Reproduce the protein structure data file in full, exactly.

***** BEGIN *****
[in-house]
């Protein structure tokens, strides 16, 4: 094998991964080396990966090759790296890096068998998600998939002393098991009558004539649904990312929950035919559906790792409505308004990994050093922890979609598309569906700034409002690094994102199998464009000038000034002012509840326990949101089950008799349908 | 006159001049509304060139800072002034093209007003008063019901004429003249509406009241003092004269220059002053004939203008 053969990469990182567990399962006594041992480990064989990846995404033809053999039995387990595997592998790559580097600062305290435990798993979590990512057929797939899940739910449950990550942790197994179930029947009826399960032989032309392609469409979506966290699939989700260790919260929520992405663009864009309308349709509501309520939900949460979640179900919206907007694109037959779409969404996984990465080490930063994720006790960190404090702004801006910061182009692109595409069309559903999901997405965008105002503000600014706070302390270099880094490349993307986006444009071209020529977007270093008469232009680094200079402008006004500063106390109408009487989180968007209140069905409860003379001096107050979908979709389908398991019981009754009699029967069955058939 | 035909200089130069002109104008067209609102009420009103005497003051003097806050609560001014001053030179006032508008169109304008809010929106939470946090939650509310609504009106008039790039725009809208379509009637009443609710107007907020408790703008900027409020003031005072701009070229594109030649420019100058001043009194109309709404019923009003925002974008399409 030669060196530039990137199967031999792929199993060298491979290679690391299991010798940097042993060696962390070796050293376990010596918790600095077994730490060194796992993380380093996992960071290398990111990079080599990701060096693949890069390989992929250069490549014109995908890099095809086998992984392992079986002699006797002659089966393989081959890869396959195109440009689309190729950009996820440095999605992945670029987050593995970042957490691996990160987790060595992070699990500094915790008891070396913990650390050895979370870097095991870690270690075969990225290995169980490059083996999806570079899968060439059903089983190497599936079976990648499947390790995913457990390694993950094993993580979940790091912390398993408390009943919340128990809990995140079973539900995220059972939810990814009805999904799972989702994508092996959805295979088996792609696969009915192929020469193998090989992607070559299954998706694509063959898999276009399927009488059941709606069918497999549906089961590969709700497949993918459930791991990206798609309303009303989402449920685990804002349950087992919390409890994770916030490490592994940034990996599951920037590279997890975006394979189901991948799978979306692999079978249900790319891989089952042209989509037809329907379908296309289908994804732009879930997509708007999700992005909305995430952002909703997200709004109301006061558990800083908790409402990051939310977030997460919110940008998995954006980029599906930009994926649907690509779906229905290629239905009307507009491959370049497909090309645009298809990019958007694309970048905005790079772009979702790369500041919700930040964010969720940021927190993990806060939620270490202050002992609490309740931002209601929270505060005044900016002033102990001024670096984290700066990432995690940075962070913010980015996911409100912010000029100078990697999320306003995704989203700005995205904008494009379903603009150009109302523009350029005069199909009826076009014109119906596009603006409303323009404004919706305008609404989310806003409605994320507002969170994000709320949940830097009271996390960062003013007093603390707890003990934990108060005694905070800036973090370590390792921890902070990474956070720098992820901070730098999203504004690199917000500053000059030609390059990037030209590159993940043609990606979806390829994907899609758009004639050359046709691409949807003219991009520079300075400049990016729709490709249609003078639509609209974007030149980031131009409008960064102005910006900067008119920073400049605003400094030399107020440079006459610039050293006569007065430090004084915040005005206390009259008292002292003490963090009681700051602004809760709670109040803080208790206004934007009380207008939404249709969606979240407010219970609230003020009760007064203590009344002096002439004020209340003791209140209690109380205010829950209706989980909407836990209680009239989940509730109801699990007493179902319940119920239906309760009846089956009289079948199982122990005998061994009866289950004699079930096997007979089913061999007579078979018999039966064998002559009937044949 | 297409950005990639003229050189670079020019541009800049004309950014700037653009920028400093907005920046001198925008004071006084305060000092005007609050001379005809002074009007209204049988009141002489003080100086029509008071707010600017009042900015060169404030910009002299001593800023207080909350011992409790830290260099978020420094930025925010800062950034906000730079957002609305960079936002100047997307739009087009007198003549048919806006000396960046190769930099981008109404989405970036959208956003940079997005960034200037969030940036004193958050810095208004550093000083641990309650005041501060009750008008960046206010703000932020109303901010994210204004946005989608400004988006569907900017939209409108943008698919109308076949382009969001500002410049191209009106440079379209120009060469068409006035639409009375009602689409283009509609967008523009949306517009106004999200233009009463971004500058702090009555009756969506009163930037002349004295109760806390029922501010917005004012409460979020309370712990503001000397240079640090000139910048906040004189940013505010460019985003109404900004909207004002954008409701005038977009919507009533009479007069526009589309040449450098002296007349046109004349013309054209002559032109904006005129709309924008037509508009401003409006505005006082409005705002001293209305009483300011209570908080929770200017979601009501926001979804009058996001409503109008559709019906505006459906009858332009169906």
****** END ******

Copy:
[in-house]
């Protein structure tokens, strides 16, 4: 094998991964080396990966090759790296890096068998998600998939002393098991009558004539649904990312929950035919559906790792409505308004990994050093922890979609598309569906700034409002690094994102199998464009000038000034002012509840326990949101089950008799349908 | 006159001049509304060139800072002034093209007003008063019901004429003249509406009241003092004269220059002053004939203008 053969990469990182567990399962006594041992480990064989990846995404033809053999039995387990595997592998790559580097600062305290435990798993979590990512057929797939899940739910449950990550942790197994179930029947009826399960032989032309392609469409979506966290699939989700260790919260929520992405663009864009309308349709509501309520939900949460979640179900919206907007694109037959779409969404996984990465080490930063994720006790960190404090702004801006910061182009692109595409069309559903999901997405965008105002503000600014706070302390270099880094490349993307986006444009071209020529977007270093008469232009680094200079402008006004500063106390109408009487989180968007209140069905409860003379001096107050979908979709389908398991019981009754009699029967069955058939 | 035909200089130069002109104008067209609102009420009103005497003051003097806050609560001014001053030179006032508008169109304008809010929106939470946090939650509310609504009106008039790039725009809208379509009637009443609710107007907020408790703008900027409020003031005072701009070229594109030649420019100058001043009194109309709404019923009003925002974008399409 030669060196530039990137199967031999792929199993060298491979290679690391299991010798940097042993060696962390070796050293376990010596918790600095077994730490060194796992993380380093996992960071290398990111990079080599990701060096693949890069390989992929250069490549014109995908890099095809086998992984392992079986002699006797002659089966393989081959890869396959195109440009689309190729950009996820440095999605992945670029987050593995970042957490691996990160987790060595992070699990500094915790008891070396913990650390050895979370870097095991870690270690075969990225290995169980490059083996999806570079899968060439059903089983190497599936079976990648499947390790995913457990390694993950094993993580979940790091912390398993408390009943919340128990809990995140079973539900995220059972939810990814009805999904799972989702994508092996959805295979088996792609696969009915192929020469193998090989992607070559299954998706694509063959898999276009399927009488059941709606069918497999549906089961590969709700497949993918459930791991990206798609309303009303989402449920685990804002349950087992919390409890994770916030490490592994940034990996599951920037590279997890975006394979189901991948799978979306692999079978249900790319891989089952042209989509037809329907379908296309289908994804732009879930997509708007999700992005909305995430952002909703997200709004109301006061558990800083908790409402990051939310977030997460919110940008998995954006980029599906930009994926649907690509779906229905290629239905009307507009491959370049497909090309645009298809990019958007694309970048905005790079772009979702790369500041919700930040964010969720940021927190993990806060939620270490202050002992609490309740931002209601929270505060005044900016002033102990001024670096984290700066990432995690940075962070913010980015996911409100912010000029100078990697999320306003995704989203700005995205904008494009379903603009150009109302523009350029005069199909009826076009014109119906596009603006409303323009404004919706305008609404989310806003409605994320507002969170994000709320949940830097009271996390960062003013007093603390707890003990934990108060005694905070800036973090370590390792921890902070990474956070720098992820901070730098999203504004690199917000500053000059030609390059990037030209590159993940043609990606979806390829994907899609758009004639050359046709691409949807003219991009520079300075400049990016729709490709249609003078639509609209974007030149980031131009409008960064102005910006900067008119920073400049605003400094030399107020440079006459610039050293006569007065430090004084915040005005206390009259008292002292003490963090009681700051602004809760709670109040803080208790206004934007009380207008939404249709969606979240407010219970609230003020009760007064203590009344002096002439004020209340003791209140209690109380205010829950209706989980909407836990209680009239989940509730109801699990007493179902319940119920239906309760009846089956009289079948199982122990005998061994009866289950004699079930096997007979089913061999007579078979018999039966064998002559009937044949 | 297409950005990639003229050189670079020019541009800049004309950014700037653009920028400093907005920046001198925008004071006084305060000092005007609050001379005809002074009007209204049988009141002489003080100086029509008071707010600017009042900015060169404030910009002299001593800023207080909350011992409790830290260099978020420094930025925010800062950034906000730079957002609305960079936002100047997307739009087009007198003549048919806006000396960046190769930099981008109404989405970036959208956003940079997005960034200037969030940036004193958050810095208004550093000083641990309650005041501060009750008008960046206010703000932020109303901010994210204004946005989608400004988006569907900017939209409108943008698919109308076949382009969001500002410049191209009106440079379209120009060469068409006035639409009375009602689409283009509609967008523009949306517009106004999200233009009463971004500058702090009555009756969506009163930037002349004295109760806390029922501010917005004012409460979020309370712990503001000397240079640090000139910048906040004189940013505010460019985003109404900004909207004002954008409701005038977009919507009533009479007069526009589309040449450098002296007349046109004349013309054209002559032109904006005129709309924008037509508009401003409006505005006082409005705002001293209305009483300011209570908080929770200017979601009501926001979804009058996001409503109008559709019906505006459906009858332009169906």